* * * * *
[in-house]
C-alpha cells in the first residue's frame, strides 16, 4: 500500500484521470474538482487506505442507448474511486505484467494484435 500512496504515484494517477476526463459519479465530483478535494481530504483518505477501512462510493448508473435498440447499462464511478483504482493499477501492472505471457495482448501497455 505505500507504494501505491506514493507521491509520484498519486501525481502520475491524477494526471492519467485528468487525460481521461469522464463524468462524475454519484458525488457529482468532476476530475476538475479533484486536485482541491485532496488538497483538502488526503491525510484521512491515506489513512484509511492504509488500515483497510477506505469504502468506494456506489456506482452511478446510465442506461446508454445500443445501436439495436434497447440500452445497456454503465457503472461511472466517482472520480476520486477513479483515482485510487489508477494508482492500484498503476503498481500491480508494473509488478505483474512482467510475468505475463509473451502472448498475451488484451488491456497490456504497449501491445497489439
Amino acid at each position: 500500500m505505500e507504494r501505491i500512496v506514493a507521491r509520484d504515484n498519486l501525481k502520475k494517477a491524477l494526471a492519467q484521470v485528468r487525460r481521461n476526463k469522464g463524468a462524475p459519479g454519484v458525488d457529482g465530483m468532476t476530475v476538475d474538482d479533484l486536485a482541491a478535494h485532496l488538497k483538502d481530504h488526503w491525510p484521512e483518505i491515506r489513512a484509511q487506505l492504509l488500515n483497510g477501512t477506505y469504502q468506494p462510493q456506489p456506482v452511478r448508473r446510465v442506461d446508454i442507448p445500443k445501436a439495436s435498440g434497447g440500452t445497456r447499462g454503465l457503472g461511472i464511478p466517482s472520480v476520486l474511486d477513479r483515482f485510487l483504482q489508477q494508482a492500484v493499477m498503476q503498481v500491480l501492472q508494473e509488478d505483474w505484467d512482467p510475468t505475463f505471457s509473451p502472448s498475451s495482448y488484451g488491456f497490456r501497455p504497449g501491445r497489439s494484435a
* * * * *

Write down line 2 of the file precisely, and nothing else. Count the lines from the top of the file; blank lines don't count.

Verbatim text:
C-alpha cells in the first residue's frame, strides 16, 4: 500500500484521470474538482487506505442507448474511486505484467494484435 500512496504515484494517477476526463459519479465530483478535494481530504483518505477501512462510493448508473435498440447499462464511478483504482493499477501492472505471457495482448501497455 505505500507504494501505491506514493507521491509520484498519486501525481502520475491524477494526471492519467485528468487525460481521461469522464463524468462524475454519484458525488457529482468532476476530475476538475479533484486536485482541491485532496488538497483538502488526503491525510484521512491515506489513512484509511492504509488500515483497510477506505469504502468506494456506489456506482452511478446510465442506461446508454445500443445501436439495436434497447440500452445497456454503465457503472461511472466517482472520480476520486477513479483515482485510487489508477494508482492500484498503476503498481500491480508494473509488478505483474512482467510475468505475463509473451502472448498475451488484451488491456497490456504497449501491445497489439